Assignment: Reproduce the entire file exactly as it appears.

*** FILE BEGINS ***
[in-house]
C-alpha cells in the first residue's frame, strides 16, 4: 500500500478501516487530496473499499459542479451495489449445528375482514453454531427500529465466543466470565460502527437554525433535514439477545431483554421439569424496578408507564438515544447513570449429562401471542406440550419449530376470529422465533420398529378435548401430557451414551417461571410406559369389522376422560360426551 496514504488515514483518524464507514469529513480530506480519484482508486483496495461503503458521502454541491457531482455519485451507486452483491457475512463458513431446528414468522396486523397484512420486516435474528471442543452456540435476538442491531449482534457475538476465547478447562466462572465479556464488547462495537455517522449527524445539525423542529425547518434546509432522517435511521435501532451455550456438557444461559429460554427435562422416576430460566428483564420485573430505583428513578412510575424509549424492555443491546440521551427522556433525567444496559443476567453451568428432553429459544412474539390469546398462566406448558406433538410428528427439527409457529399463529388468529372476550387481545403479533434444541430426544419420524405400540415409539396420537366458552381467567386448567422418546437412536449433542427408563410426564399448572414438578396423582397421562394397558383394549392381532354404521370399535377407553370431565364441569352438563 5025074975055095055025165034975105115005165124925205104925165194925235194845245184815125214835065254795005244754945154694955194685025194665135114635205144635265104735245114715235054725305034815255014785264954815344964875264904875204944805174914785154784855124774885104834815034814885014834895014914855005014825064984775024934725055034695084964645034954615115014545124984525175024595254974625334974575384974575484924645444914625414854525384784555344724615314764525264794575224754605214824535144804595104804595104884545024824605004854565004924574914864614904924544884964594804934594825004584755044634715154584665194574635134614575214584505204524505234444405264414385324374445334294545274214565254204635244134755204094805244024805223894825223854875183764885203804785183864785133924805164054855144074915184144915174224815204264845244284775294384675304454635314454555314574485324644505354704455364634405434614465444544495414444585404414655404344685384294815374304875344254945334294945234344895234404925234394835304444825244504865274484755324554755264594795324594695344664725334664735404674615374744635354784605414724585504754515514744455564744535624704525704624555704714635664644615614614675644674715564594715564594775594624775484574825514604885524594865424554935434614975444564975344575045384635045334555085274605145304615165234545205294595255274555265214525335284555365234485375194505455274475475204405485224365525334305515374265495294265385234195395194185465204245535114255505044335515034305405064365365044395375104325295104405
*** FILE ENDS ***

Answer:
[in-house]
C-alpha cells in the first residue's frame, strides 16, 4: 500500500478501516487530496473499499459542479451495489449445528375482514453454531427500529465466543466470565460502527437554525433535514439477545431483554421439569424496578408507564438515544447513570449429562401471542406440550419449530376470529422465533420398529378435548401430557451414551417461571410406559369389522376422560360426551 496514504488515514483518524464507514469529513480530506480519484482508486483496495461503503458521502454541491457531482455519485451507486452483491457475512463458513431446528414468522396486523397484512420486516435474528471442543452456540435476538442491531449482534457475538476465547478447562466462572465479556464488547462495537455517522449527524445539525423542529425547518434546509432522517435511521435501532451455550456438557444461559429460554427435562422416576430460566428483564420485573430505583428513578412510575424509549424492555443491546440521551427522556433525567444496559443476567453451568428432553429459544412474539390469546398462566406448558406433538410428528427439527409457529399463529388468529372476550387481545403479533434444541430426544419420524405400540415409539396420537366458552381467567386448567422418546437412536449433542427408563410426564399448572414438578396423582397421562394397558383394549392381532354404521370399535377407553370431565364441569352438563 5025074975055095055025165034975105115005165124925205104925165194925235194845245184815125214835065254795005244754945154694955194685025194665135114635205144635265104735245114715235054725305034815255014785264954815344964875264904875204944805174914785154784855124774885104834815034814885014834895014914855005014825064984775024934725055034695084964645034954615115014545124984525175024595254974625334974575384974575484924645444914625414854525384784555344724615314764525264794575224754605214824535144804595104804595104884545024824605004854565004924574914864614904924544884964594804934594825004584755044634715154584665194574635134614575214584505204524505234444405264414385324374445334294545274214565254204635244134755204094805244024805223894825223854875183764885203804785183864785133924805164054855144074915184144915174224815204264845244284775294384675304454635314454555314574485324644505354704455364634405434614465444544495414444585404414655404344685384294815374304875344254945334294945234344895234404925234394835304444825244504865274484755324554755264594795324594695344664725334664735404674615374744635354784605414724585504754515514744455564744535624704525704624555704714635664644615614614675644674715564594715564594775594624775484574825514604885524594865424554935434614975444564975344575045384635045334555085274605145304615165234545205294595255274555265214525335284555365234485375194505455274475475204405485224365525334305515374265495294265385234195395194185465204245535114255505044335515034305405064365365044395375104325295104405